CG: Well it’s definitely not the same because there was no internet then, so there was less bands then as far as, you know, maybe there wasn’t fewer I guess is grammatically correct. Maybe there weren’t fewer bands then. There were fewer bands that people knew of then because you either had to go to the show or you had to somehow get someone’s mailing address and send them a cassette back and forth. I think that’s the biggest difference is social networking and the internet. As far as the fans coming out to shows, other than a segregation of “I like this one!” or “I like them! I’m not going to go to it if it’s not this certain type of metal!” or whatnot. Like in Europe, it’s not that way at all. You’ll see kids that like everything. Even Canada as well. “You like metal?” “Yep.” “Do you like only death metal?” “Nope.” “Do you like only thrash metal?” “Nope, I like fucking heavy metal.” It was kind of that way then as well. A lot times someone doesn’t want to hear someone sing. A lot of times, those fans don’t want to hear someone scream, but it really didn’t matter as much then. I guess it’s less of, I don’t want to say less of a community because it’s the largest, in my opinion. It’s like the largest underground community in the world. You can move anywhere in the United States and be in a black shirt in a bar and what not. You’ll see someone else and now you met your friend for the night. Whether you end up liking them or not, you got something to talk about. I don’t know other, like, do construction workers go into bars and go “You’re a construction worker? Me too! Let’s talk about tools!” *laughter* No, I don’t think so because I’ve definitely been a construction worker and I don’t want to fucking talk about that shit when I’m not doing it! Metal is different, you know, and I’m sure you guys are the same. You guys go somewhere and you see somebody and are like “Cool band!” “Oh yeah, cool band for you!” And now you’re friends and you’re talking. So, I mean, as far as what is different, a lot of people have had babies and have kind of gotten out of it. *laughter* It’s not going anywhere. I know it sounds a little bit hokey or maybe even cliché, I wish more people got along and were just like “You like aggressive music? I like aggressive music. Just because I don’t like your bands and you don’t like my bands don’t mean we have to be fucking fighting each other.” We’re both into music and that’s the key, the glue that holds it together. So I kind of lost track of the damn question, but as far as what is different, you know it’s just obvious that some things have changed. It’s hard to get people to come to shows when gas prices are fucking 4 dollars a gallon. When we first started almost 10 years ago, gas was about $2.30. Maybe something like that? So that’s why we’re doing this tour and it’s so compact. We drove like 2 hours, and then we’re going to drive another hour and a half instead of doing the 6-8 hour drives because if they can’t come to you, then we’ll come to them. If they’re into it, they deserve to see shows too. Just because you can’t afford it like “I can’t afford the trip.” You hear that a lot from a lot of kids, so logistically that’s a pretty big difference. But it will always be, and it better be.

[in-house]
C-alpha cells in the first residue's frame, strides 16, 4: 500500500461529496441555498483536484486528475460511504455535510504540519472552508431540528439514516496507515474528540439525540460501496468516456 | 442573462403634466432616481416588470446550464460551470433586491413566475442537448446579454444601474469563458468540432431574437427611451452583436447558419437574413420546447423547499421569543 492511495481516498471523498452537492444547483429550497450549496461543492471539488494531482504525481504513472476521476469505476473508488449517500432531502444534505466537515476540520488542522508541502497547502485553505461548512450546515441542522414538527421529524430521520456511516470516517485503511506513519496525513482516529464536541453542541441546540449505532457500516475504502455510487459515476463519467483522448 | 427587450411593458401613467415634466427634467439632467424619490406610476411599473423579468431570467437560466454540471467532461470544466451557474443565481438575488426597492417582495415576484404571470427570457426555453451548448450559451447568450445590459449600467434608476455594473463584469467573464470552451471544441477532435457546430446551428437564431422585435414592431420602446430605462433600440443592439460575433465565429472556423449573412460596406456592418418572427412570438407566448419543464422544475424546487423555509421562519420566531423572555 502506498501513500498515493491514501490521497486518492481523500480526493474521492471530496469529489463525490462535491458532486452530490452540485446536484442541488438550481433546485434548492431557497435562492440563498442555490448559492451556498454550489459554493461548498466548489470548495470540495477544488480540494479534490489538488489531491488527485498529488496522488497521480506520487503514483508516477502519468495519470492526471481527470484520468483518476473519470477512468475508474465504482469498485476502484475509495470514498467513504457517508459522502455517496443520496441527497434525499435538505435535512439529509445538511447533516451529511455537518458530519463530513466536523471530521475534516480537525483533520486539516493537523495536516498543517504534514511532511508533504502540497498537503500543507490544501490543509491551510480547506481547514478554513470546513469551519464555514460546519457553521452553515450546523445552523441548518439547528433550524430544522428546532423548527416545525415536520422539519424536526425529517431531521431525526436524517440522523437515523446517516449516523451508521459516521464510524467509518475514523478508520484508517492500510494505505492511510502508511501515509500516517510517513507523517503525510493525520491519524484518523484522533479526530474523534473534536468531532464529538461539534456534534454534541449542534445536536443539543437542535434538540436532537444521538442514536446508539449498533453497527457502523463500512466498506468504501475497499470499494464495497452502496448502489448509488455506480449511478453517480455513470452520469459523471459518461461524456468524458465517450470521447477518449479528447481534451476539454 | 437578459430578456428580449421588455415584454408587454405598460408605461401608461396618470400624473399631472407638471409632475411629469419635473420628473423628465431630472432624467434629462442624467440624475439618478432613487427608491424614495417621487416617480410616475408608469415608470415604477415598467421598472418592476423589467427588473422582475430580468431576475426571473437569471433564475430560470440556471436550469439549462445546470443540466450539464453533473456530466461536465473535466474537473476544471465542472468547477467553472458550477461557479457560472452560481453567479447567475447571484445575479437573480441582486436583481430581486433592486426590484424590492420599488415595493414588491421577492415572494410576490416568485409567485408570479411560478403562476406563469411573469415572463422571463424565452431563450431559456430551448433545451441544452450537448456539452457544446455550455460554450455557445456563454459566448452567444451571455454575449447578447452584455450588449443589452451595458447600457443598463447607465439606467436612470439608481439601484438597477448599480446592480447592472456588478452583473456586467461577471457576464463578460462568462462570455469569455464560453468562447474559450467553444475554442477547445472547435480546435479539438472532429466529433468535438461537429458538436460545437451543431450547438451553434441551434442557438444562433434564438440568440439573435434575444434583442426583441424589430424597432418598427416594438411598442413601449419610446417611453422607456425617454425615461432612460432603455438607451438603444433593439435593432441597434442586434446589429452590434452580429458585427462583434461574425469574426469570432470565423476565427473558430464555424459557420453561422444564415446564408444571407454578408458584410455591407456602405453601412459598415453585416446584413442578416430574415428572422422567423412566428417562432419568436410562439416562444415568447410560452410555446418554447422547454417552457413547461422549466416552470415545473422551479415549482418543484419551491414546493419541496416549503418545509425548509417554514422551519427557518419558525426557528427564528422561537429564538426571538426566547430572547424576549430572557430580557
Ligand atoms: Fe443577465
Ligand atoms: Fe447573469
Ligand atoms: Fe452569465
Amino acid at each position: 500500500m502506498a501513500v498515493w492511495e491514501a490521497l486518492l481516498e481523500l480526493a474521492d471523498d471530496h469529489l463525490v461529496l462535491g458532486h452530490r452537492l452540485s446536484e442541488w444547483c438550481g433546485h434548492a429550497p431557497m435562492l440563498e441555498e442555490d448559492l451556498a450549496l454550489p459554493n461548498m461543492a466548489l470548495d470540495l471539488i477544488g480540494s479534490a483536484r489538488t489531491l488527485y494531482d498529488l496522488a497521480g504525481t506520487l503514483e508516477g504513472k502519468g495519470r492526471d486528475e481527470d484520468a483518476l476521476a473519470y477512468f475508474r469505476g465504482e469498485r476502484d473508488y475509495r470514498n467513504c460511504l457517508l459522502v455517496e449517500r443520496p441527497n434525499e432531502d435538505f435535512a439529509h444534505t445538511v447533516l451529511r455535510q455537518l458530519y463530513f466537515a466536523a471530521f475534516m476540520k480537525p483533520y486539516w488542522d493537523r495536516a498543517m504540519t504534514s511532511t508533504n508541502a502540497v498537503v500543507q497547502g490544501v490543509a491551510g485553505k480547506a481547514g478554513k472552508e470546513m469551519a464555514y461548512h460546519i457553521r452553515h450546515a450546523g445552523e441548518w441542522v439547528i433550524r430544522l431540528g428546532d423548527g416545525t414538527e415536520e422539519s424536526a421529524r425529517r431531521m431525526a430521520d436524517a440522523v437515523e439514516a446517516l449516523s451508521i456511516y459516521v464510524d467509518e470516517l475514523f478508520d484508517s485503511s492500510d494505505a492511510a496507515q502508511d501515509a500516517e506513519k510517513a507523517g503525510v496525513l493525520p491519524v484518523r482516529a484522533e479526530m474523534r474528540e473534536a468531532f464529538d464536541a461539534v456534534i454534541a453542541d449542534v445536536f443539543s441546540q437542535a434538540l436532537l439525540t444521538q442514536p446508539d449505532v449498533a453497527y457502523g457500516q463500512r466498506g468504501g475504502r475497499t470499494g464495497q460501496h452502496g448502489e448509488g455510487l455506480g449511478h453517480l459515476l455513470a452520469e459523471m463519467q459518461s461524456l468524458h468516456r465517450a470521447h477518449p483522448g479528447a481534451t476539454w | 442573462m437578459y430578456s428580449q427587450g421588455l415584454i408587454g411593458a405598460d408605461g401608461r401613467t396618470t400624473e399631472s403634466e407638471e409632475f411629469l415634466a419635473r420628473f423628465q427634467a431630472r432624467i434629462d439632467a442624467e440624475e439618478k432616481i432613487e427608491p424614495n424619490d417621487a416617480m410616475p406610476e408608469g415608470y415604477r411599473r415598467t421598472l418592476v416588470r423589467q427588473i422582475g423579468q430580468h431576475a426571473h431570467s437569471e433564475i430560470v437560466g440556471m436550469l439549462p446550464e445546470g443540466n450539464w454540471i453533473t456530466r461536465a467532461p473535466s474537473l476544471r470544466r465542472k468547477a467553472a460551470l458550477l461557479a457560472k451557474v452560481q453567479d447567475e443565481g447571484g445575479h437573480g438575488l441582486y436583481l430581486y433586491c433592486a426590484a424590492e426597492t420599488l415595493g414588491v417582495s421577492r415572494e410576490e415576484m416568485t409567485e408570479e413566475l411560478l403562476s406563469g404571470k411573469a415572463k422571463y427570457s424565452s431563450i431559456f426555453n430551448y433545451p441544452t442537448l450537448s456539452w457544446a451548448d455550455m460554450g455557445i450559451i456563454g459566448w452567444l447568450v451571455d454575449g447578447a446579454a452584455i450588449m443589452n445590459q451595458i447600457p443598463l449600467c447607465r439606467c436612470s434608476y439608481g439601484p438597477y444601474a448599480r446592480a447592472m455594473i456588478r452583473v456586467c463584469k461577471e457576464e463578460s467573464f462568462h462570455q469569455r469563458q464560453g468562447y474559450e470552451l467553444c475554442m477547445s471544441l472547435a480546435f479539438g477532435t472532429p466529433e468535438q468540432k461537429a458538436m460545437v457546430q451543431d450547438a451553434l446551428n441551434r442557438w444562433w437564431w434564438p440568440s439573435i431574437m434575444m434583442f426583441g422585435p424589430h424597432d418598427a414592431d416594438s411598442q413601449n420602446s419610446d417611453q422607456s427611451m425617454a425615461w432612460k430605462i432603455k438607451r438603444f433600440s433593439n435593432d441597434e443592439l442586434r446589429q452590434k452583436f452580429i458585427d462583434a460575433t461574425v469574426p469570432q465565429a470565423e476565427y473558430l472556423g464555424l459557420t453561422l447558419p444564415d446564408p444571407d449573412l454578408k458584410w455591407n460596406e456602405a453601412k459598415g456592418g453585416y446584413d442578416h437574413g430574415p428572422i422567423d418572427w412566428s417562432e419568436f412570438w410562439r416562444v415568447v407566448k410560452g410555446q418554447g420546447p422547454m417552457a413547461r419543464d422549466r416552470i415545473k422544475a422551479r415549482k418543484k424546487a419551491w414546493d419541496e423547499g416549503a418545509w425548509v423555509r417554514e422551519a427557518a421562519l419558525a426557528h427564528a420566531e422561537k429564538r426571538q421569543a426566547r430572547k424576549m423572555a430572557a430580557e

L: Yeah, exactly! Okay, just a couple more.

CG: Sure.

L: Again, you guys tour a lot. Any embarrassing moments that you would want to share?

CG: Sure! I remember one time, it was this year actually, it was our first time in Hungary. We actually played in Budapest which was pretty cool. You never figure you’d go to Europe and that’s a blessing in itself to be able to go fly on a plane and go some crazy places. But it’s my first time in Budapest. The show slammed, it was awesome, and some kids spilled a bunch of beer in the front and I fucking bit the dust real hard.

L: Oh no! *laughter*

CG: It was kind of like you know, I’m running to the edge of the stage to get right in their faces, hit that beer and did like a big ass split! Landed on my ass and no lie, I still cannot do a jumping jack because I’m pretty my ankle got fractured that day. So it was embarrassing but I wasn’t like if I had the choice to fall or not, I would’ve said no. I don’t want to fall! But do I lose sleep over it? Am I so embarrassed? You know shit happens. You can get online and like: “Axl Rose falls on stage.” How many times has that fool fell on stage? Like a ton! I mean it happens.

L: Or just doesn’t even show up.